ELSIE Clews Parsons observed accurately in 1909 that she required a time-consuming occupation to preserve her peace of mind--or "serenity," as she termed her ideal state of being. And her heartfelt cry to Herbert, during their 1912 confrontation, for companionship in new places, was as much a plea for adventurous intellectual companionship as it was for a partner in physical adventures. Her forays into the American Southwest in 1910 and 1912 brought her into contact with an extraordinary group of young New York anthropologists who quickly became challenging intellectual partners. In these young men (later joined by a number of young women), Parsons found a sympathetic and admiring collegial circle. And through them she found the vital thread that, along with her children, kept the diffuse parts of her life together. With stimulating work to pull from her ever-present book bag, she was always able to telegraph from New Mexico, or Barbados, or Haiti, "All serene."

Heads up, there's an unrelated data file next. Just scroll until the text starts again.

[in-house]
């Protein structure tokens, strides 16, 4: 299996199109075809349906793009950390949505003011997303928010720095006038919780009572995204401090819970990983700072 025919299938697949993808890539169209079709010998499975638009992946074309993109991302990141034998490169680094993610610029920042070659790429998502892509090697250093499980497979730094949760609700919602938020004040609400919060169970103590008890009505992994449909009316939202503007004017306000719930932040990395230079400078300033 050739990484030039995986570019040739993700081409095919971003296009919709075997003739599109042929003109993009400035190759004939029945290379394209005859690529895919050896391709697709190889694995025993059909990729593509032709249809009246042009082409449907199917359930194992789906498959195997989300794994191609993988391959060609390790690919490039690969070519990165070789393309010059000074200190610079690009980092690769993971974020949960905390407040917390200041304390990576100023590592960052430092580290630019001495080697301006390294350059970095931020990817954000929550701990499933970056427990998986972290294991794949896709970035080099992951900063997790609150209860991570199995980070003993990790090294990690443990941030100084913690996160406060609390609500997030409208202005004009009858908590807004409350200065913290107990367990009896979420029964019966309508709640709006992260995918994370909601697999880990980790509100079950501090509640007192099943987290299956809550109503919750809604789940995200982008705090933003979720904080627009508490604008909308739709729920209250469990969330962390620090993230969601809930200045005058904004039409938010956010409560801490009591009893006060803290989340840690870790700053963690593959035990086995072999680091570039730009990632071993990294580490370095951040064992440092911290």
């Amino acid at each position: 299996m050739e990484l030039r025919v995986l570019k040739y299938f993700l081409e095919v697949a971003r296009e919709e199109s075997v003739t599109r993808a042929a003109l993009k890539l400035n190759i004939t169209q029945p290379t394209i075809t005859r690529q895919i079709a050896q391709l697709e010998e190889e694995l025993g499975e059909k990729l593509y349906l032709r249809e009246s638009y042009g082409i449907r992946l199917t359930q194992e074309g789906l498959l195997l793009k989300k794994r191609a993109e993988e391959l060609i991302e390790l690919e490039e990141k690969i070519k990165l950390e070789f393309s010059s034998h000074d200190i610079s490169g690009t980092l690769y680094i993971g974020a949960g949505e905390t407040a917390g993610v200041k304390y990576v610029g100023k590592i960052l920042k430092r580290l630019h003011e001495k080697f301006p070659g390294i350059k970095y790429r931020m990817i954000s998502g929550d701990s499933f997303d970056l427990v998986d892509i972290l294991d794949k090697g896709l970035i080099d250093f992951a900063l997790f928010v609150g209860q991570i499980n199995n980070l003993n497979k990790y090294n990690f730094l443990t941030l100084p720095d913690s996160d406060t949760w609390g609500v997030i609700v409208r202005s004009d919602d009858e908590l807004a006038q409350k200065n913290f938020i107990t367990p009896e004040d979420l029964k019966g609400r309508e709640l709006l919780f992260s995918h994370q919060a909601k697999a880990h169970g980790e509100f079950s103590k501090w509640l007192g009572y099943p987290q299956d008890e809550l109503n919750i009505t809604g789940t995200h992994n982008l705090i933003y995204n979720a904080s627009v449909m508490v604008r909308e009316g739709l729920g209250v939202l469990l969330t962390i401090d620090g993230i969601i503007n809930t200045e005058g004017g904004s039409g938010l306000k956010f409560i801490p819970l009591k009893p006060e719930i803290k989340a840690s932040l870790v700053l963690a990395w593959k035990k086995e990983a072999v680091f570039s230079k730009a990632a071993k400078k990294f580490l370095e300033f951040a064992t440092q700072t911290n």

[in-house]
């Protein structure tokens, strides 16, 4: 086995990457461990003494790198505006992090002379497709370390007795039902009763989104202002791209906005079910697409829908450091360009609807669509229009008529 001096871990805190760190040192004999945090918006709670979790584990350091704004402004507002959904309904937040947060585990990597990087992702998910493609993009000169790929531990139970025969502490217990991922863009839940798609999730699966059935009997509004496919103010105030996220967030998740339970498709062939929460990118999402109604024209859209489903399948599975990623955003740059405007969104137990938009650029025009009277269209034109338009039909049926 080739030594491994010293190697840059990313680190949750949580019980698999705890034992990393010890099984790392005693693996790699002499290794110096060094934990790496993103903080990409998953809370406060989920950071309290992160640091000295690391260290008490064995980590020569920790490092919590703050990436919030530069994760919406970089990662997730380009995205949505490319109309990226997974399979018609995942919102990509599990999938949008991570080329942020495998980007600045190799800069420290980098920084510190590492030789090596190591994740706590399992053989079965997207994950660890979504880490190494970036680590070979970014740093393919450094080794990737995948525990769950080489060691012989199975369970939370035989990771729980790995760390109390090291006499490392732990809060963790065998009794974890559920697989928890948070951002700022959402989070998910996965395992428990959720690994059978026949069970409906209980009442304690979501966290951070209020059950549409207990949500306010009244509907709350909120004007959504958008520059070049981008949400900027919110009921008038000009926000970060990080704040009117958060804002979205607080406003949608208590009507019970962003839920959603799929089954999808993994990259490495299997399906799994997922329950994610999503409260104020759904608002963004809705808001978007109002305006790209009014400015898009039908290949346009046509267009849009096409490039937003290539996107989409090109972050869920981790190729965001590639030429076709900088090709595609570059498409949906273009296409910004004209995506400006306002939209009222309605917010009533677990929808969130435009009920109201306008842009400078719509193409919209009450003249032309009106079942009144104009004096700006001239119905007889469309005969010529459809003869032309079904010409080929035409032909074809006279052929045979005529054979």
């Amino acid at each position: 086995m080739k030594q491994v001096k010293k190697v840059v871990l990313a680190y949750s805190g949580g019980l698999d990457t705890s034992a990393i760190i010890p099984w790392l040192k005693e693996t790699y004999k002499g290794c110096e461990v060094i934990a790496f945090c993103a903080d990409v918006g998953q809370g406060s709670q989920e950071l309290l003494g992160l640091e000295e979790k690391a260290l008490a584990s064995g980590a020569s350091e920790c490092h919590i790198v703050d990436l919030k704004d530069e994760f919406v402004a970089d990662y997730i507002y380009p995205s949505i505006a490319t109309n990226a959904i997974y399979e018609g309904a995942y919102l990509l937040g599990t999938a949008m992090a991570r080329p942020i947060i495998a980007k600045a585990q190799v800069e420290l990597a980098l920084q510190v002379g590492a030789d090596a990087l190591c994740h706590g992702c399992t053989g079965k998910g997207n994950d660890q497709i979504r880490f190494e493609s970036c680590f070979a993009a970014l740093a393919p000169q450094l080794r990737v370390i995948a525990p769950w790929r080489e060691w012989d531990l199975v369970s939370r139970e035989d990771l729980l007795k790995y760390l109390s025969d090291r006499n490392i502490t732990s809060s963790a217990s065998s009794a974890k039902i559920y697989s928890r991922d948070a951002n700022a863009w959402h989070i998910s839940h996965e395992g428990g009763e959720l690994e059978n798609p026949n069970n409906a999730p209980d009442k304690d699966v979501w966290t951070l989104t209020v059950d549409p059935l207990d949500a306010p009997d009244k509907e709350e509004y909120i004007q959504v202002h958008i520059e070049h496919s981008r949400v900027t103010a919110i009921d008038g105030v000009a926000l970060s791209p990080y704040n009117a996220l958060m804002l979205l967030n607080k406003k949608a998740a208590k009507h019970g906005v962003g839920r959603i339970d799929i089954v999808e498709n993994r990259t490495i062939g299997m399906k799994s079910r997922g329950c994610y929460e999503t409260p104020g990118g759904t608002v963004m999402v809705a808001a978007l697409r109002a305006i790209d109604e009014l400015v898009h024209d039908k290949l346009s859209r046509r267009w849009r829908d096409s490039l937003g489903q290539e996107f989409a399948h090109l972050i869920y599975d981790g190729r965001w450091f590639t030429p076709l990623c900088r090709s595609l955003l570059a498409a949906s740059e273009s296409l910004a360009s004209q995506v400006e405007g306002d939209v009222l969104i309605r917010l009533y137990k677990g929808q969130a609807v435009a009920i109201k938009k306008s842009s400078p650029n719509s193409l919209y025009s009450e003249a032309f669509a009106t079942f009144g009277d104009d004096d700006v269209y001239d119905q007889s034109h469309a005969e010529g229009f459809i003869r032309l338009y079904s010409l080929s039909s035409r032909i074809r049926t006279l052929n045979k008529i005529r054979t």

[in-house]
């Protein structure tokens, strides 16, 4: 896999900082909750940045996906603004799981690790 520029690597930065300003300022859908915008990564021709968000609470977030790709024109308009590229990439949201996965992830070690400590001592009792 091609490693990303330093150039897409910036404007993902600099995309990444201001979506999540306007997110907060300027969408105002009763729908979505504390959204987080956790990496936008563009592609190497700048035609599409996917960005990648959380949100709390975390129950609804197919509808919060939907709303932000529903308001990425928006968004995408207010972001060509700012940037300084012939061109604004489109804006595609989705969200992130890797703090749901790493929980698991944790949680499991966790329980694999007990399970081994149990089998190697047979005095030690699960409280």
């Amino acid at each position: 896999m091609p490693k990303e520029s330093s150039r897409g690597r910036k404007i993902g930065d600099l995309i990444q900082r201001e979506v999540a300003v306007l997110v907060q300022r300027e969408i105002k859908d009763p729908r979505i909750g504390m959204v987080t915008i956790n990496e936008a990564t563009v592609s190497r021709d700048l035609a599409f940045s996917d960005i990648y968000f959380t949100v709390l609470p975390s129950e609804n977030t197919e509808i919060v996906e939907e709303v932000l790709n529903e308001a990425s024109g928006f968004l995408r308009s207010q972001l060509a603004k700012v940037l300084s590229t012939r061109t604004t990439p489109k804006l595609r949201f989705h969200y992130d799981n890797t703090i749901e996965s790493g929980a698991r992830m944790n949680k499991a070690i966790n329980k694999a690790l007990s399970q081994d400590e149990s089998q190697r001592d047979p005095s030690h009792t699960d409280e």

When Parsons first made contact with the American Museum of Natural History in New York, during 1911 or early in 1912, a group of Young Turks were in the process of revolutionizing American anthropology. All except Pliny Goddard, the museum's associate curator of ethnology, were former students of Franz Boas at Columbia University. The central figures were three Jewish- Americans, Alexander Goldenweiser, Robert Lowie, and Paul Radin. Closely linked to them, though distant geographically, were Alfred Kroeber at Berkeley and Edward Sapir in Ottawa. Through the unlikely pages of the Journal of American Folklore, this maverick group had become, by 1912, the voice of a new anthropology, which they called, with the arrogance of youth, "the American School."
In 1912, Franz Boas was fifty-four years old and was just begin-